Previous winners of the Marie and Jack Shapiro Prize
Last updated on 23 May 2013
A prize of £250 is awarded each year for the published research paper by a UK based author most likely to result in improved treatment or public awareness of tinnitus. The Marie and Jack Shapiro Prize is intended to encourage researchers, public communicators and others to develop an interest in tinnitus and to recognise their efforts.
This prestigious award is presented each year at the BTA Annual Conference. Material is considered each summer by our Professional Advisers Committee which then advises the BTA Council of Management.
Dr R Schaette and Professor D McAlpine for their paper ‘Tinnitus with a Normal Audiogram: Physiological Evidence for Hidden Hearing Loss and Computational Model.’
Dr L St Claire for her paper 'Caffeine abstinence: An ineffective and potentially distressing tinnitus therapy'
Dr P Adjamian, Prof D Hall, Dr M Sereda for their paper ‘The mechanisms of tinnitus: Perspectives from human functional neuroimaging'
The Association decided to award two prizes in 2009 to:
Mr M Trotter and Mr I Donaldson for their paper on 'Hearing aids and tinnitus therapy: a 25 year experience'
Dr G Madani and Dr S E J Conner for their paper on 'Imaging in pulsatile tinnitus'.
The 2008 Marie & Jack Shapiro Prize was presented jointly to David Baguley and Don McFerran for their combined research paper analysing the links between tinnitus and depression, which contains findings that could see significant progress being made in the development of techniques designed to relieve tinnitus.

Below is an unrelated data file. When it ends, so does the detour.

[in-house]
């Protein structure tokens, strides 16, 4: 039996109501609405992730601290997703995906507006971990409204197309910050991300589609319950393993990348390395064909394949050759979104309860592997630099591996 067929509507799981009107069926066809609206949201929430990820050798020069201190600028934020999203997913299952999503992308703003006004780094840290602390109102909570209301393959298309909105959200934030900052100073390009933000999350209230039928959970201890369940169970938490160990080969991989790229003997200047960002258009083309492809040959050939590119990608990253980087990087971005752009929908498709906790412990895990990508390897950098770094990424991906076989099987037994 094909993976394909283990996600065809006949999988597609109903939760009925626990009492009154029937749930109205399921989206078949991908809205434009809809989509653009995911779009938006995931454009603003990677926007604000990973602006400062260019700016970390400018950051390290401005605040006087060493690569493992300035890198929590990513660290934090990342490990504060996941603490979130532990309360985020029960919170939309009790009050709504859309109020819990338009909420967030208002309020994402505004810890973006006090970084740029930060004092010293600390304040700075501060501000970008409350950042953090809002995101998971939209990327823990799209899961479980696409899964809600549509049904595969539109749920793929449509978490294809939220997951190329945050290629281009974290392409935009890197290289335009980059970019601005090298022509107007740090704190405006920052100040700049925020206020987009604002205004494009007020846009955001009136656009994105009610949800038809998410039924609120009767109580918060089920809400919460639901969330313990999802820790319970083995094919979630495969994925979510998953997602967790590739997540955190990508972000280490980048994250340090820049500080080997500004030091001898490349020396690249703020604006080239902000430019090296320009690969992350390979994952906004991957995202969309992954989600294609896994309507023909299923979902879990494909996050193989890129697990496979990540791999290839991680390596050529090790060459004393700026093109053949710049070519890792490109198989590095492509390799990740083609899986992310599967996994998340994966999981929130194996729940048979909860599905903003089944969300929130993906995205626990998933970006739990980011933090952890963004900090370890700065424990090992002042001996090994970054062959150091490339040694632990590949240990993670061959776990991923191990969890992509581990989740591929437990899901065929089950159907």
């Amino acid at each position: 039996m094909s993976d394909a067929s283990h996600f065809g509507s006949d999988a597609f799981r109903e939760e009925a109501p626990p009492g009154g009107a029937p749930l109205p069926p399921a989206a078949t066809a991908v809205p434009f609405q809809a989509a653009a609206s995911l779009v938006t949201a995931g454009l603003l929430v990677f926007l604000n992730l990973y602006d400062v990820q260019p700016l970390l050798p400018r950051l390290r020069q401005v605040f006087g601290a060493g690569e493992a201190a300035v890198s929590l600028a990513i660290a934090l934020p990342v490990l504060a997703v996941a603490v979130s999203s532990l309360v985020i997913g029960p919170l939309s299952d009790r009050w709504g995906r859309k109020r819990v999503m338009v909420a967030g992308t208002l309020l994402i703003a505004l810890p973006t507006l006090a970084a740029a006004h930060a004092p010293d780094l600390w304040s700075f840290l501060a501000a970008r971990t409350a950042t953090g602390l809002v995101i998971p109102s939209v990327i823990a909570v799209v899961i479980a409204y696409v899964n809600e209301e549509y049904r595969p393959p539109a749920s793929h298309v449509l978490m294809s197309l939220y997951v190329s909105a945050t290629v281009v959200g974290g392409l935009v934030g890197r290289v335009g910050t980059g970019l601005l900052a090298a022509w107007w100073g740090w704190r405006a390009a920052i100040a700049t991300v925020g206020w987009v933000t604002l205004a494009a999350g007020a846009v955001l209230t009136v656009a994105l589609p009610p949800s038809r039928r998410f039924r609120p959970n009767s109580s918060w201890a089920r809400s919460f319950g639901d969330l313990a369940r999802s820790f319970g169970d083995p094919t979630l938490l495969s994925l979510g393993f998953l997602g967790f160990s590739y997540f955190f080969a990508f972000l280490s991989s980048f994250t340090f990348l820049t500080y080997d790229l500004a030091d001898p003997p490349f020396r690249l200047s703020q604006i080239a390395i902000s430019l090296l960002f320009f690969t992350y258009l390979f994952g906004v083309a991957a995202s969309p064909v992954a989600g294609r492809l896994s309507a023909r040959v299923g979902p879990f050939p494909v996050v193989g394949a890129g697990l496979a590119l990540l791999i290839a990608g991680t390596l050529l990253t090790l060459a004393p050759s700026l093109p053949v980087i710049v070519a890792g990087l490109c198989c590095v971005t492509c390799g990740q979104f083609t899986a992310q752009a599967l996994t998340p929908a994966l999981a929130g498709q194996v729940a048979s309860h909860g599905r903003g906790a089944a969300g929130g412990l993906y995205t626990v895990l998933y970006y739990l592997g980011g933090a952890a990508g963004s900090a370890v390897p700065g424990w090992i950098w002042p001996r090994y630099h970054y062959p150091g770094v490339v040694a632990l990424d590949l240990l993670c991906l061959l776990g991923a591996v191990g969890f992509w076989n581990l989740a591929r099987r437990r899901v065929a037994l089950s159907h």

After careful consideration the Association decided to award two prizes in 2007.
L Handscomb, for her paper 'Use of bedside sound generators by patients with tinnitus-related sleeping difficulty: which sounds are preferred and why?'
M Sadlier, S D G Stephens, V Kennedy for their paper 'Tinnitus rehabilitation: a mindfulness meditation cognitive behavioural therapy approach'
The Marie and Jack Shapiro prize was not awarded in 2006.
David Baguley, a Consultant Clinical Scientist and head of Addenbrookes Hospital's Audiology Department was awarded the first Marie and Jack Shapiro Research Award in 2005. Dr. Baguley's research examined the effect of the drug lidocaine (also known as lignocaine) on tinnitus.
The prize is intended to encourage researchers, public communicators and others to develop an interest in tinnitus